There are many thousands of species of fish inhabiting the world’s waters. Recently, researchers have uncovered around 40 new species in a lake in Africa. The number is impressive, but the investigators explain how these new varieties came to be.
There are over 34,000 recognized species of fish around the world, and they inhabit a wide range of watery habitats.
While this number may already seem high, researchers keep on finding more new varieties of fish, some of which may be evolving continuously.
Most recently, a team of investigators from institutions across the globe — led by evolutionary biologist Joana Meier, Ph.D., from the University of Cambridge in the United Kingdom — discovered dozens of new species of predatory, freshwater fish.
In a study paper published in Nature, Meier and colleagues say that the body of water they focused on — Lake Mweru, which lies at the border between Zambia and the Democratic Republic of Congo — houses “a spectacular diversity” of fish, most of which zoologists had never encountered before.
“We found a dazzling variety of ecologically diverse new species — called radiations — that were previously unknown,” says Meier.
The species of fish that the researchers observed in Lake Mweru are cichlids of the family Cichlidae — a very diverse family of fish, most of which inhabit freshwater habitats.
The researchers found more than 40 previously unknown cichlid species in Lake Mweru. The scientists also studied the waters of Lake Bangweulu in Zambia but found no evidence of such striking diversity.
“The new species of cichlids [in Lake Mewru] adapted to use all the available food resources in the lake,” Meier observes. “Some,” she notes, feed on insect larvae, others [on] zooplankton or algae. Some newly discovered fish are predators with large teeth, which we named ‘large-tooth serranchromines’.”
But how did the new species evolve? The researchers explain that most of the species present in the lake are hybrid — meaning that they are the product of interspecies breeding.
Yet this is not as straightforward as it may seem. Members of different species do not typically choose to mate with each other. For interspecies breeding to occur, certain special conditions must be in place, and the females are key in this equation.
When the researchers conducted tests on cichlids in captivity, they noticed that females from one species would only choose to mate with a male from a different species if its scales were of a similar color to that of males of their species.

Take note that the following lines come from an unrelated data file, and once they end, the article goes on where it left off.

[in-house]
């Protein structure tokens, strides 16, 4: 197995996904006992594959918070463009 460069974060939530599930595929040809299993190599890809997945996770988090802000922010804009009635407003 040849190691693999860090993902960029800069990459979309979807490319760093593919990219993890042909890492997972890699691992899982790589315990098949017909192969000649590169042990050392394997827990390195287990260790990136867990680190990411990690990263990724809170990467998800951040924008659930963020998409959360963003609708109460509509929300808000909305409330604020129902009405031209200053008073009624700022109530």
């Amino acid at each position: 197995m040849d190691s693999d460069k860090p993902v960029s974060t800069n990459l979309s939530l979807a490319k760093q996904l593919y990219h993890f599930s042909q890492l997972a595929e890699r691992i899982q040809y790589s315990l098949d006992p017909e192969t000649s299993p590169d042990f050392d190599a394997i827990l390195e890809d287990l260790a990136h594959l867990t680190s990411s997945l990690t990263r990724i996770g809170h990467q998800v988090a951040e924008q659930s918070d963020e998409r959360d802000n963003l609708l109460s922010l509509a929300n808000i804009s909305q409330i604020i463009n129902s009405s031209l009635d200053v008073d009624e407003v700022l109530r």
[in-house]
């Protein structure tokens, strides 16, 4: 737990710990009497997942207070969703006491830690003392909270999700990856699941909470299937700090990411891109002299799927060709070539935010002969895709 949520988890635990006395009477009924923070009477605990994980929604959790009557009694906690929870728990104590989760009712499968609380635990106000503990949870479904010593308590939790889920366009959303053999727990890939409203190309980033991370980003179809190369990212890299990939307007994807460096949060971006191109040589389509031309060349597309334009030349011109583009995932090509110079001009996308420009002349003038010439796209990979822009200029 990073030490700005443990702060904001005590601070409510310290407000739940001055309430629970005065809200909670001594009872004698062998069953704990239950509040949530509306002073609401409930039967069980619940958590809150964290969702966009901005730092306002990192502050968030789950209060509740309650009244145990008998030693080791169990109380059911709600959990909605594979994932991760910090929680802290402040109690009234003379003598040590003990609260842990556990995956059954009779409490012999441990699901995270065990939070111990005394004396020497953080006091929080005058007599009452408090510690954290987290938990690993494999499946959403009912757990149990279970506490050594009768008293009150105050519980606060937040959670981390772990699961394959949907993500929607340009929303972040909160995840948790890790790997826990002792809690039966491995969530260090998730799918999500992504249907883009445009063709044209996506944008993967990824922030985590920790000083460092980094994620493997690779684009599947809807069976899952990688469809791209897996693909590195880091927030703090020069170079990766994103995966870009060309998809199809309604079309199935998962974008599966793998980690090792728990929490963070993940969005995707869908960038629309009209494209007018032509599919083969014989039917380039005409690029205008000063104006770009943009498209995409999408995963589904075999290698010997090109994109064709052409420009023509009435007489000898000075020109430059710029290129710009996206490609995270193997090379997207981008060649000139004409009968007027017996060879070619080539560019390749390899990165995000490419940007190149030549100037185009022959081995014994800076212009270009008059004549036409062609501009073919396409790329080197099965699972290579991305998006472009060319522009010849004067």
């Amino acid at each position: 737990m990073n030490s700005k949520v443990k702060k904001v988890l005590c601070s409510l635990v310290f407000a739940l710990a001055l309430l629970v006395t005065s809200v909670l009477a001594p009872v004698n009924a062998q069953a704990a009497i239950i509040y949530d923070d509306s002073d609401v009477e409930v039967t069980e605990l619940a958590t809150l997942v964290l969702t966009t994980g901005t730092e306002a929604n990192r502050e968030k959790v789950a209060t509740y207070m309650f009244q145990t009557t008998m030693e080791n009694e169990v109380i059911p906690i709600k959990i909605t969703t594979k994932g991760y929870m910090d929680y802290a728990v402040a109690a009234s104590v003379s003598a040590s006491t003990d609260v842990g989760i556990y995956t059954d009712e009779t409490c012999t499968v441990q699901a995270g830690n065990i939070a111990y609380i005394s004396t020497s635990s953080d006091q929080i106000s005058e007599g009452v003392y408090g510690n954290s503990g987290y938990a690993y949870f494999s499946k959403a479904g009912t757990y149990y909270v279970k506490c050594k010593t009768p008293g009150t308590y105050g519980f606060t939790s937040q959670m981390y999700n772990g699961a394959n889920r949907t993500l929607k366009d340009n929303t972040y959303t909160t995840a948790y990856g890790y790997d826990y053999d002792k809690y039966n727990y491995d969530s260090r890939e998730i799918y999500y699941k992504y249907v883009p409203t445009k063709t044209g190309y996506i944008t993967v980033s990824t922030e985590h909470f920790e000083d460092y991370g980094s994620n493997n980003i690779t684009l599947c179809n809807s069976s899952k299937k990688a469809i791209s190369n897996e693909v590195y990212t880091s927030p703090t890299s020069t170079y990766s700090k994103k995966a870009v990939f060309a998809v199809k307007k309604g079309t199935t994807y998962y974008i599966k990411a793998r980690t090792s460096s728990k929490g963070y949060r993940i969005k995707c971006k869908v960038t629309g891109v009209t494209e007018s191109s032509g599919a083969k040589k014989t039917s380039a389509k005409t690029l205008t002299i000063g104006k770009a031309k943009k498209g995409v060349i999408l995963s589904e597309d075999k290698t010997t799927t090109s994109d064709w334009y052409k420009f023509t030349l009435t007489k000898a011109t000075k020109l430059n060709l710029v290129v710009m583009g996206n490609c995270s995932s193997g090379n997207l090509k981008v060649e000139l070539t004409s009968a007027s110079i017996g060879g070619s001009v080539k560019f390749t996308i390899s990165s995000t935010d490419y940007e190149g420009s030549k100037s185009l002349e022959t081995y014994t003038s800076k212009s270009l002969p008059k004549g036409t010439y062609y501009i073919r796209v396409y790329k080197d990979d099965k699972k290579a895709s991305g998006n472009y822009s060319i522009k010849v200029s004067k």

Additionally, the investigators saw that when visibility was poor, female cichlids were unable to differentiate between males belonging to their species and those belonging to other species, thus making interbreeding more likely.
Meier and colleagues believe that these scenarios took place around 1 million years ago at Lake Mweru’s formation.
“To diversify into different species, the cichlid fish needed the ecological opportunity provided by the new habitats of Lake Mweru, formed 1 million years ago, which is still considered to be recent in evolutionary terms! That more than 40 species utilizing different food resources and habitats could evolve so rapidly is highly unusual,” points out the lead researcher.
“When Lake Mweru was formed, it combined cichlid lineages from the Congo and the Zambezi,” Meier explains.
“The cichlids from these different drainage systems then mated with each other. This,” she hypothesizes, “could have been because when the lake formed, the water was very cloudy and they couldn’t see colors properly, so the females were not being as choosy about selecting a mate in their new environment.”
“Mating between cichlids from different drainage systems produced very diverse offspring, combining the genetic traits of both parental species,” the researcher adds.
The team also notes that the hybrid species are so striking, in part, because they have evolved to be able to feed on different prey, as well as to colonize different habitats, such as deeper parts of Lake Mweru.
However, the investigators warn the newly discovered species’ future is uncertain, as the interspecies competition for resources may eventually lead to the extinction of some of these hybrid breeds.
Yet the current discovery, the lead researcher argues, proves an important point in evolutionary biology. “Our research shows that hybridization can fuel the evolution of new species, which is a very novel finding,” she says.
This, she continues, contradicts traditional notions that “[h]ybridization […] [is] something bad because if species hybridize they can, over time, merge into a single species and you lose biodiversity or lose the local species.”
“The melting pot of Lake Mweru gave us a rare opportunity to study interactions between evolving new species and showed that in a new environment with lots of ecological opportunity hybridization can be a good thing that actually increases biodiversity.”
Joana Meier, Ph.D.